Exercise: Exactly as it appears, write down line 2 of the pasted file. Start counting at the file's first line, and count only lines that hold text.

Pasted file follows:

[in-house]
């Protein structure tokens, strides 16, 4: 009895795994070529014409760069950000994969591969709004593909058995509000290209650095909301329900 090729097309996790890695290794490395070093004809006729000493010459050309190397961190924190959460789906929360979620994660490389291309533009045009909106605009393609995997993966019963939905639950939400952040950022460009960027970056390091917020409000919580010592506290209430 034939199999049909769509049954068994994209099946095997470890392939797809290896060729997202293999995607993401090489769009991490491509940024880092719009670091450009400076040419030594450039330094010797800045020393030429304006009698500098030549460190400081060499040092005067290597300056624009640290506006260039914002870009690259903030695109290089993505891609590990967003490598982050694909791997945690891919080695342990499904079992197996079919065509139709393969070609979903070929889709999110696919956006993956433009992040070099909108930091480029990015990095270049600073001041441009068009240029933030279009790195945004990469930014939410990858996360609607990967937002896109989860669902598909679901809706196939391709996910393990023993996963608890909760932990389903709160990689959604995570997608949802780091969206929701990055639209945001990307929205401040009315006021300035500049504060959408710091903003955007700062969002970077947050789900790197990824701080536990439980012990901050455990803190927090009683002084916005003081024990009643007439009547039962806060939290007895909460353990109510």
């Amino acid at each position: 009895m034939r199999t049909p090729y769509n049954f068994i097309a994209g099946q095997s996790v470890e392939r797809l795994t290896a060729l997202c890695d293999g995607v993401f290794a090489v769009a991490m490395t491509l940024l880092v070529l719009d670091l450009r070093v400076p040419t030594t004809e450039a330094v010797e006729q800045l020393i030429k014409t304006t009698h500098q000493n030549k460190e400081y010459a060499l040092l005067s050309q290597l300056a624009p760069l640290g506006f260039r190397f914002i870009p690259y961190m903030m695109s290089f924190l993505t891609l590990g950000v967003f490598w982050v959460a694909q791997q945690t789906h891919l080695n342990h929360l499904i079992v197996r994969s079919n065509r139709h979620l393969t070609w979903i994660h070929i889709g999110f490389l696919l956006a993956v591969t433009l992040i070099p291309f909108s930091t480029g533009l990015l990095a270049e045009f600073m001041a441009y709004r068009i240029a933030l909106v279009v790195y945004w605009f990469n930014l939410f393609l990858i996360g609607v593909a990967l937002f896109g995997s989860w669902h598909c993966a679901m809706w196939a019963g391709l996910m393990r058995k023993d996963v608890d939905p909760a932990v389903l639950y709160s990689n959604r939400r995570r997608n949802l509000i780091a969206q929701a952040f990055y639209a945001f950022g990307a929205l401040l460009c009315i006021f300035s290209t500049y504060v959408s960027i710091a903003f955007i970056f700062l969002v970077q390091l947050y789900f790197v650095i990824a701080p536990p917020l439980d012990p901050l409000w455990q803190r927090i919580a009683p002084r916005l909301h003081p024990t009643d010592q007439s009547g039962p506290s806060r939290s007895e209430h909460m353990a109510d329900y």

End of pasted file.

């Protein structure tokens, strides 16, 4: 009895795994070529014409760069950000994969591969709004593909058995509000290209650095909301329900 090729097309996790890695290794490395070093004809006729000493010459050309190397961190924190959460789906929360979620994660490389291309533009045009909106605009393609995997993966019963939905639950939400952040950022460009960027970056390091917020409000919580010592506290209430 034939199999049909769509049954068994994209099946095997470890392939797809290896060729997202293999995607993401090489769009991490491509940024880092719009670091450009400076040419030594450039330094010797800045020393030429304006009698500098030549460190400081060499040092005067290597300056624009640290506006260039914002870009690259903030695109290089993505891609590990967003490598982050694909791997945690891919080695342990499904079992197996079919065509139709393969070609979903070929889709999110696919956006993956433009992040070099909108930091480029990015990095270049600073001041441009068009240029933030279009790195945004990469930014939410990858996360609607990967937002896109989860669902598909679901809706196939391709996910393990023993996963608890909760932990389903709160990689959604995570997608949802780091969206929701990055639209945001990307929205401040009315006021300035500049504060959408710091903003955007700062969002970077947050789900790197990824701080536990439980012990901050455990803190927090009683002084916005003081024990009643007439009547039962806060939290007895909460353990109510």